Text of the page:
Impact on content marketing:

With smaller form factors, long-form content may not work well. Form, design, copy and user interface play much bigger roles in content creation for wearables. You may need to customize content for different devices.

Content may be much harder to scale from one device to another. Responsive design may not completely work for different wearables, since form factors and infrastructures of devices are different.

Voice Recognition and Gestures

We create content for our eyes only. As technologies continuing to advance, we can expect increasing interaction with content through voice and gestures. Marketers will need to create content that is activated with voice commands and hand movements. Content consumption is evolving to enable multiple forms of input and output rather than just simple keyboards and screens.

Impact on content marketing

: With the introduction of input and output devices tuned to multiple senses, content creation can no longer be in only written form.

Interaction with your content needs to be available in multiple formats to take advantage of touch, gesture and voice capable devices.

Big Data and Personalization

The proliferation of connected devices and our dependence on technologies and tools has created a massive amount of data. Every time we touch any device, there is the possibility that our actions are being recorded by the companies that provide the service, app or tool. Even off-line activities, like taking the subway, are being recorded by security cameras and become data. Regardless of the implications of personal privacy, the abundance of information allows companies to understand what makes individuals unique and allows us to tailor content to individual needs as well as identify previously hidden opportunities.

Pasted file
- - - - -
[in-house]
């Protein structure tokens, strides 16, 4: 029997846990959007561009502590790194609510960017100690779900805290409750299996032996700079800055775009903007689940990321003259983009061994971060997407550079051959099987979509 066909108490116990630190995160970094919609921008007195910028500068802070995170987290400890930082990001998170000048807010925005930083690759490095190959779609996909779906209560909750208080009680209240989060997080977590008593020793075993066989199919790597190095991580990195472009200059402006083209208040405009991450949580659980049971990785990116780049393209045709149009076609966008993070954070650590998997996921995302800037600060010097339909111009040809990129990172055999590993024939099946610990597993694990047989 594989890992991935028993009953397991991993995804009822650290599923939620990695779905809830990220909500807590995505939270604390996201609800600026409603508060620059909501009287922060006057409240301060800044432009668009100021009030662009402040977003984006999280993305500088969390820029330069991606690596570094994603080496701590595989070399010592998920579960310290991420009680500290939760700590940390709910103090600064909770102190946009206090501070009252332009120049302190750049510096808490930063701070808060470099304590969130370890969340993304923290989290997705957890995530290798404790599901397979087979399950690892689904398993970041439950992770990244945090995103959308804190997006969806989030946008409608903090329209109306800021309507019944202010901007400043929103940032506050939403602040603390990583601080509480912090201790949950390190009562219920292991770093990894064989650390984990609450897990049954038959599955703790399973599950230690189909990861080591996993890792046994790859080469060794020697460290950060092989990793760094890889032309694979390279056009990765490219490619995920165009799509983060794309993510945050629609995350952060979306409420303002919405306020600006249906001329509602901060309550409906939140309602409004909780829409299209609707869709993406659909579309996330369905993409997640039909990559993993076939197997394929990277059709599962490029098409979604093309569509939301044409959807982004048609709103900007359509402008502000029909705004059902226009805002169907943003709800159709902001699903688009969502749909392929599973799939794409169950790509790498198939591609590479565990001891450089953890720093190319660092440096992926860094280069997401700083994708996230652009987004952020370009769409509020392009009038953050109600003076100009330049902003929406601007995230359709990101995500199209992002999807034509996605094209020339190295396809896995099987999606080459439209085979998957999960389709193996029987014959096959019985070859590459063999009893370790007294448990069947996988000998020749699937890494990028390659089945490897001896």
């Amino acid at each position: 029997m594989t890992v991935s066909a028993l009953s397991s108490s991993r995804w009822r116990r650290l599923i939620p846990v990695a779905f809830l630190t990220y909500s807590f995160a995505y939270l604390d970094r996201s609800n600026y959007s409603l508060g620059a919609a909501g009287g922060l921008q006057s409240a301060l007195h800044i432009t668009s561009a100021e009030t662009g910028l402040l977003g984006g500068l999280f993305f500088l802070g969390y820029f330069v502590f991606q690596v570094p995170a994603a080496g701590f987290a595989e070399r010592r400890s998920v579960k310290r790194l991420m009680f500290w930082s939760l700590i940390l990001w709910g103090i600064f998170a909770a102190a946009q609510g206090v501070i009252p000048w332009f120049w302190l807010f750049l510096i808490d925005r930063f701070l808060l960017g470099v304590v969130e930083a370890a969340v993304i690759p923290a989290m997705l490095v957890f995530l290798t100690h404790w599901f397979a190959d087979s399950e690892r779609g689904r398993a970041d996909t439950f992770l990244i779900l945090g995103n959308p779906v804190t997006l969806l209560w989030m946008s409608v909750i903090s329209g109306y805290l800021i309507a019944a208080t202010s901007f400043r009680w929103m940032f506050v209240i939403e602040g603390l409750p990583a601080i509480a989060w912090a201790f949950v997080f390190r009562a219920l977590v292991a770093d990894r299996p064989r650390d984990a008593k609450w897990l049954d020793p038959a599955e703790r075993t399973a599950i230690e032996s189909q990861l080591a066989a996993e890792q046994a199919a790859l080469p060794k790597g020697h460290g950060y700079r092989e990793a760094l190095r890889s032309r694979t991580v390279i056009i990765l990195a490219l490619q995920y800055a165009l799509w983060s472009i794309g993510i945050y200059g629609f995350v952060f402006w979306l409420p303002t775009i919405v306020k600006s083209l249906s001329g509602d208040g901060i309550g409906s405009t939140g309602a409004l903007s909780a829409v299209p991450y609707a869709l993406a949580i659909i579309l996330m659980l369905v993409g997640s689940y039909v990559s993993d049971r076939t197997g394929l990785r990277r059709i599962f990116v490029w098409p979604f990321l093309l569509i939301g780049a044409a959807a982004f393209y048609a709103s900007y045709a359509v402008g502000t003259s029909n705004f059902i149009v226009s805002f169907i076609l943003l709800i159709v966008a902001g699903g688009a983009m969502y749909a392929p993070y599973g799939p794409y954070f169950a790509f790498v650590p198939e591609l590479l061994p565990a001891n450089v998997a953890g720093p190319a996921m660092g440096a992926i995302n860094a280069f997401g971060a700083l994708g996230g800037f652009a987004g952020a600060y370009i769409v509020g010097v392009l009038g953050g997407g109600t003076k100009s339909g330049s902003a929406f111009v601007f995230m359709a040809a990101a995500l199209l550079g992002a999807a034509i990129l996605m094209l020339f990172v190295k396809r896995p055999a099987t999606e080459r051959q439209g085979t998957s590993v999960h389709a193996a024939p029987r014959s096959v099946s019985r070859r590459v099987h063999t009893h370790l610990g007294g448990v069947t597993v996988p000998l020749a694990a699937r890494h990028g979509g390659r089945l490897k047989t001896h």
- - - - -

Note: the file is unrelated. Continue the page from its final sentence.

Impact on content marketing:

With Big Data to understand your customers better, personalized and customized content becomes not only possible but also essential. Your customers expect you to know them better. We need to manage and create content differently in order to take advantage of available information and efficiently use our budgets.

Imagine a system or set of applications that are format agnostic and treat different source content as units of raw materials in a big database.

Properly cultivated and created content can then be assembled to target very precise customer segments. Eventually even customer segments of single individuals.

So, what should we do differently now?

Let’s consider our predicament for a moment and go back to basics. Why do we create content? To grow business. We create value by creating helpful, educational and entertaining content to grow business.

No matter how technologies advance, how sophisticated search algorithms become, how big data enables personalization of our content needs, everything comes back to the following:

  • Start with a great product and service
  • Start with the mindset of helping your customers
  • Plan and strategize your content
  • Create relevant content to serve your customers
  • Promote and syndicate your content where your customers will find it
  • Establish the process to measure and optimize your content
No matter how the world changes and technologies evolve, some fundamental marketing principles stay the same and continue to serve as our compass.

[1] For Larry Page, Search Is Still Google’s Ultimate Moonshot: